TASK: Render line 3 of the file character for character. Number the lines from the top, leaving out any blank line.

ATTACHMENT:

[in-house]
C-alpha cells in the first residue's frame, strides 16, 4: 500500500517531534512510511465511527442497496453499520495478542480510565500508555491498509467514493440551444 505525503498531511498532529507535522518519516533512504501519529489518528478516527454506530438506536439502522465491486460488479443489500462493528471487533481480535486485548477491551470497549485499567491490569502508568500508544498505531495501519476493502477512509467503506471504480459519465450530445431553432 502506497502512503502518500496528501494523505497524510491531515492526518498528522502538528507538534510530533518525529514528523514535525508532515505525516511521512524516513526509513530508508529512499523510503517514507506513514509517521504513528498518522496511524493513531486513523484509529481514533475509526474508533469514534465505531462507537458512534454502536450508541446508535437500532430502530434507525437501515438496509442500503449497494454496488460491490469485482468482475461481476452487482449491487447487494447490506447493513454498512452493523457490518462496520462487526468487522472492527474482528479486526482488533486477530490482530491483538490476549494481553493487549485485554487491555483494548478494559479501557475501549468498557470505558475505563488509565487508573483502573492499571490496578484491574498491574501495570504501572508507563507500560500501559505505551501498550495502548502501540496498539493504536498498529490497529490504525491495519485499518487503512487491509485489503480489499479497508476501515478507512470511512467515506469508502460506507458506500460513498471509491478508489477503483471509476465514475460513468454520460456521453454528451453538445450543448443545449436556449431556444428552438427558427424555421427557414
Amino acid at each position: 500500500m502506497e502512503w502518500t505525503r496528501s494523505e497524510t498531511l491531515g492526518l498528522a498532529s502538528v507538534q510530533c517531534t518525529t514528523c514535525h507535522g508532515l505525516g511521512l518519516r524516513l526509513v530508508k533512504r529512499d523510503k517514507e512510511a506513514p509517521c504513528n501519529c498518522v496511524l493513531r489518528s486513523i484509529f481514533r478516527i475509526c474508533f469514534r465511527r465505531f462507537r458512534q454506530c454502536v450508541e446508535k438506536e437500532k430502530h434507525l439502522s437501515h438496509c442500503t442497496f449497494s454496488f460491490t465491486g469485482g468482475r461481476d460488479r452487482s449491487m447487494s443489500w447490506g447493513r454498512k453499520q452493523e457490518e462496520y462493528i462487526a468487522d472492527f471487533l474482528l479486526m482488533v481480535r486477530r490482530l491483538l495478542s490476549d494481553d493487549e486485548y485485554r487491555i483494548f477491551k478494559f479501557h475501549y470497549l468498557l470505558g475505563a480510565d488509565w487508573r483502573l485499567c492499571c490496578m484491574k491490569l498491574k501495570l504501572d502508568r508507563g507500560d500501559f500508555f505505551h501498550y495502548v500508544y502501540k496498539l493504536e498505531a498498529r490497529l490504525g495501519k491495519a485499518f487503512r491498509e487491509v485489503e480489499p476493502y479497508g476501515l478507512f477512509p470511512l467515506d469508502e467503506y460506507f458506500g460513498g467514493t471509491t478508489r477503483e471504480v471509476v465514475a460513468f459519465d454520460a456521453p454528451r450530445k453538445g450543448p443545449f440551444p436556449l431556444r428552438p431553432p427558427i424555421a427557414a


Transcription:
Amino acid at each position: 500500500m502506497e502512503w502518500t505525503r496528501s494523505e497524510t498531511l491531515g492526518l498528522a498532529s502538528v507538534q510530533c517531534t518525529t514528523c514535525h507535522g508532515l505525516g511521512l518519516r524516513l526509513v530508508k533512504r529512499d523510503k517514507e512510511a506513514p509517521c504513528n501519529c498518522v496511524l493513531r489518528s486513523i484509529f481514533r478516527i475509526c474508533f469514534r465511527r465505531f462507537r458512534q454506530c454502536v450508541e446508535k438506536e437500532k430502530h434507525l439502522s437501515h438496509c442500503t442497496f449497494s454496488f460491490t465491486g469485482g468482475r461481476d460488479r452487482s449491487m447487494s443489500w447490506g447493513r454498512k453499520q452493523e457490518e462496520y462493528i462487526a468487522d472492527f471487533l474482528l479486526m482488533v481480535r486477530r490482530l491483538l495478542s490476549d494481553d493487549e486485548y485485554r487491555i483494548f477491551k478494559f479501557h475501549y470497549l468498557l470505558g475505563a480510565d488509565w487508573r483502573l485499567c492499571c490496578m484491574k491490569l498491574k501495570l504501572d502508568r508507563g507500560d500501559f500508555f505505551h501498550y495502548v500508544y502501540k496498539l493504536e498505531a498498529r490497529l490504525g495501519k491495519a485499518f487503512r491498509e487491509v485489503e480489499p476493502y479497508g476501515l478507512f477512509p470511512l467515506d469508502e467503506y460506507f458506500g460513498g467514493t471509491t478508489r477503483e471504480v471509476v465514475a460513468f459519465d454520460a456521453p454528451r450530445k453538445g450543448p443545449f440551444p436556449l431556444r428552438p431553432p427558427i424555421a427557414a